Preliminary data from a multi-arm expansion study of MEDI4736, an anti-PD-L1 antibody.
Immunotherapy and Biologic Therapy
Developmental Therapeutics - Immunotherapy
2014 ASCO Annual Meeting
J Clin Oncol 32:5s, 2014 (suppl; abstr 3002^)
2014 ASCO Annual Meeting!
Session: Developmental Therapeutics - Immunotherapy
Type: Oral Abstract Session
Time: Tuesday June 3, 9:45 AM to 12:45 PM
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Author(s): Neil Howard Segal, Scott Joseph Antonia, Julie R. Brahmer, Michele Maio, Andy Blake-Haskins, Xia Li, Jim Vasselli, Ramy A. Ibrahim, Jose Lutzky, Samir Khleif; Memorial Sloan Kettering Cancer Center, New York, NY; H. Lee Moffitt Cancer Center & Research Institute, Tampa, FL; The Sidney Kimmel Comprehensive Cancer Center at Johns Hopkins, Baltimore, MD; University Hospital of Siena, Siena, Italy; MedImmune, Gaithersburg, MD; Mount Sinai Comprehensive Cancer Center, Miami Beach, FL; GRU Cancer Center, Augusta, GA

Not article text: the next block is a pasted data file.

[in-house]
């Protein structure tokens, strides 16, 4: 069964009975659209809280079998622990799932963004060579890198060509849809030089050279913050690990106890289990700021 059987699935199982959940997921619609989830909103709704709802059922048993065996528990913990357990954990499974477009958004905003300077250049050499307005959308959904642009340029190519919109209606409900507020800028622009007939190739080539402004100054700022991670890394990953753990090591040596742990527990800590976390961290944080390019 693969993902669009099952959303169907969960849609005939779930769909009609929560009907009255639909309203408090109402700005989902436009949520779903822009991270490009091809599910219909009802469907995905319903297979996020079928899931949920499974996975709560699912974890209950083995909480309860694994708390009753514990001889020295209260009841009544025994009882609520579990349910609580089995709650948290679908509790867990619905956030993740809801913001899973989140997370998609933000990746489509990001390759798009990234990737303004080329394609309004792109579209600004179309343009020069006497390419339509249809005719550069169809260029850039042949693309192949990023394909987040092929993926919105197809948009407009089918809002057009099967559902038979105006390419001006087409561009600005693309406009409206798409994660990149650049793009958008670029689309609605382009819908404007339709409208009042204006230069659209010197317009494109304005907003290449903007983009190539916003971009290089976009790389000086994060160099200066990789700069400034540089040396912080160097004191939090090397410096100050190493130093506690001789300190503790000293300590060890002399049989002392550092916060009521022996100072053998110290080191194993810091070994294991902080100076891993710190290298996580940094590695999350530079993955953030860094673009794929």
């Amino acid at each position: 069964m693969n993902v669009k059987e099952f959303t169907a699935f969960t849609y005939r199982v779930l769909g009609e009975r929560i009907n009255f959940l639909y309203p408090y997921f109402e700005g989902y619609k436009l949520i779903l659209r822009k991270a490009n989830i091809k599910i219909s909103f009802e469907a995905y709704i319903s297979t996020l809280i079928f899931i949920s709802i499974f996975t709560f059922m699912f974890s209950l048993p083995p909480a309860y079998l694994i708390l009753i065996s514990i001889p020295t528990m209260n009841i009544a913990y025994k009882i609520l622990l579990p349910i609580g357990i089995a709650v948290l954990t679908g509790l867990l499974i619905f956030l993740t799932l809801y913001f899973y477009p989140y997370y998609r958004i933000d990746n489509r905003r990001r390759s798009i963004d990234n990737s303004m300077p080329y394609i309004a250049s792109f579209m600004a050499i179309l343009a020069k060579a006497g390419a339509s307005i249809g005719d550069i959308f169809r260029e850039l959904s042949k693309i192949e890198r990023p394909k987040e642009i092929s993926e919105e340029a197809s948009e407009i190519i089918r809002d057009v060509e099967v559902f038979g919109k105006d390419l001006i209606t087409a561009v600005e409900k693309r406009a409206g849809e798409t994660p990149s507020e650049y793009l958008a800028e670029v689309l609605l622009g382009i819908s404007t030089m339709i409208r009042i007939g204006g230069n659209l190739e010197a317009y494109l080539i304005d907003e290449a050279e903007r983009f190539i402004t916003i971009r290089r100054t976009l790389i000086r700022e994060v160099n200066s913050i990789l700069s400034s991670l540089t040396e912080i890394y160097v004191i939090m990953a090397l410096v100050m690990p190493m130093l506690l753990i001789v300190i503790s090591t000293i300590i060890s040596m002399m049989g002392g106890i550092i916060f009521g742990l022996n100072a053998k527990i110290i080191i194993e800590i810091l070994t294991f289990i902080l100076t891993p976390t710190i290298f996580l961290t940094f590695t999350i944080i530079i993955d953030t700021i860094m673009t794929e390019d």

Background: Checkpoint blockade of the PD-1/PD-L1 and CTLA-4 pathways has shown to be active in multiple tumor types. MEDI4736 is a human IgG1 monoclonal antibody which binds specifically to PD-L1, preventing binding to PD-1 and CD80. In phase I, MEDI4736 showed acceptable safety (no maximal tolerated dose identified). With evidence of clinical activity in phase I, an expansion study was initiated in multiple cancer types including NSCLC, melanoma (cutaneous and ocular), gastroesophageal, hepatocellular carcinoma, pancreatic, SCCHN and triple negative breast cancer. Methods: 10 - 20 pts were initially enrolled per tumor type, with expansion allowed upon observation of clinical activity. MEDI4736 was administered as 10 mg/kg IV every 2 weeks for 12 months. Retreatment was permitted for progression after 12 months of therapy. Response was assessed by RECIST v1.1. Results: The expansion cohorts were initiated in Sep 2013. As of Jan 17, 2014, 151 pts had received ≥1 dose of MEDI4736. Safety data are available for 105 pts (median age 60y; 36-84), 59% male, ECOG 0/1 (27%/71%), with a median of 3 (1-8) prior treatments, who received a median of 3 (1-8) doses. The safety profile was consistent with previous reports. Treatment-related AEs occurred in 33% of pts, with related ≥ Grade 3 AEs in 7%; none led to discontinuation of study drug. The most frequently observed treatment-related AEs were fatigue (13%), nausea (8%), rash (6%), vomiting (5%), and pyrexia (5%). One pt developed Grade 2 pneumonitis which resolved with drug interruption and steroids. There were no reports of colitis or hyperglycemia of any grade. With a median follow-up of 6 weeks, tumor shrinkage is already detectable in multiple tumor types including pts with melanoma, pancreatic, head and neck, and gastroesophageal cancer. The study continues to enroll pts and generate more mature follow-up data. Conclusions: Preliminary data in expansion suggest the safety of MEDI4736 is acceptable, even in heavily pre-treated pts. Early evidence of clinical activity was reported in multiple tumor types. Further evaluation of MEDI4736 as monotherapy and in combination with a variety of immunomodulators and targeted agents is ongoing. Clinical trial information: NCT01693562.
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